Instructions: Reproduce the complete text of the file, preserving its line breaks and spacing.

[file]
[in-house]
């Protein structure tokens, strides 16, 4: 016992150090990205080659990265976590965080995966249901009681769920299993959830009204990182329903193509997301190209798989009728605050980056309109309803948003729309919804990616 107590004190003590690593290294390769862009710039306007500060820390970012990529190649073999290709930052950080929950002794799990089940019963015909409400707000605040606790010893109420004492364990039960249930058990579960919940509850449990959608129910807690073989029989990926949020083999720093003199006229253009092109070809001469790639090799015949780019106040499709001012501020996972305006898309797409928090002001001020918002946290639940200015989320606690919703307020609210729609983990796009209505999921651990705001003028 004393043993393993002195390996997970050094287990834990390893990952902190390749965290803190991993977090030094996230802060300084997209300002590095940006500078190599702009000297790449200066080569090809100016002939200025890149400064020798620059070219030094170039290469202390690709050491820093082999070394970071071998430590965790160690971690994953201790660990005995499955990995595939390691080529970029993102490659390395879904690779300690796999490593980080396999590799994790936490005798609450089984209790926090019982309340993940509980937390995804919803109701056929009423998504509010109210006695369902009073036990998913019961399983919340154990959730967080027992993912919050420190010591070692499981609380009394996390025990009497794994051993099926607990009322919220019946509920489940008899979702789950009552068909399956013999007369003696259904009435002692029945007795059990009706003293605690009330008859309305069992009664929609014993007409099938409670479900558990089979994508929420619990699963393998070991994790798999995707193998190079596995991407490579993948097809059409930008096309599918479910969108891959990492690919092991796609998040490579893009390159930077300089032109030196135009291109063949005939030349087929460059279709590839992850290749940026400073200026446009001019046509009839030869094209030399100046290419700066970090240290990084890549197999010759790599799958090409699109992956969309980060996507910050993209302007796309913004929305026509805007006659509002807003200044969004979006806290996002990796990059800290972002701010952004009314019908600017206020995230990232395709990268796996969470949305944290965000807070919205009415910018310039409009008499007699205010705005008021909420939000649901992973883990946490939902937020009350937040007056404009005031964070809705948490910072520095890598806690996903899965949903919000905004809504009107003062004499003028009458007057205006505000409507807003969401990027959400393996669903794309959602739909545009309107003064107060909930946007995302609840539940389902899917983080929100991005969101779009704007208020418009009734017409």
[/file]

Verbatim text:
[in-house]
């Protein structure tokens, strides 16, 4: 016992150090990205080659990265976590965080995966249901009681769920299993959830009204990182329903193509997301190209798989009728605050980056309109309803948003729309919804990616 107590004190003590690593290294390769862009710039306007500060820390970012990529190649073999290709930052950080929950002794799990089940019963015909409400707000605040606790010893109420004492364990039960249930058990579960919940509850449990959608129910807690073989029989990926949020083999720093003199006229253009092109070809001469790639090799015949780019106040499709001012501020996972305006898309797409928090002001001020918002946290639940200015989320606690919703307020609210729609983990796009209505999921651990705001003028 004393043993393993002195390996997970050094287990834990390893990952902190390749965290803190991993977090030094996230802060300084997209300002590095940006500078190599702009000297790449200066080569090809100016002939200025890149400064020798620059070219030094170039290469202390690709050491820093082999070394970071071998430590965790160690971690994953201790660990005995499955990995595939390691080529970029993102490659390395879904690779300690796999490593980080396999590799994790936490005798609450089984209790926090019982309340993940509980937390995804919803109701056929009423998504509010109210006695369902009073036990998913019961399983919340154990959730967080027992993912919050420190010591070692499981609380009394996390025990009497794994051993099926607990009322919220019946509920489940008899979702789950009552068909399956013999007369003696259904009435002692029945007795059990009706003293605690009330008859309305069992009664929609014993007409099938409670479900558990089979994508929420619990699963393998070991994790798999995707193998190079596995991407490579993948097809059409930008096309599918479910969108891959990492690919092991796609998040490579893009390159930077300089032109030196135009291109063949005939030349087929460059279709590839992850290749940026400073200026446009001019046509009839030869094209030399100046290419700066970090240290990084890549197999010759790599799958090409699109992956969309980060996507910050993209302007796309913004929305026509805007006659509002807003200044969004979006806290996002990796990059800290972002701010952004009314019908600017206020995230990232395709990268796996969470949305944290965000807070919205009415910018310039409009008499007699205010705005008021909420939000649901992973883990946490939902937020009350937040007056404009005031964070809705948490910072520095890598806690996903899965949903919000905004809504009107003062004499003028009458007057205006505000409507807003969401990027959400393996669903794309959602739909545009309107003064107060909930946007995302609840539940389902899917983080929100991005969101779009704007208020418009009734017409």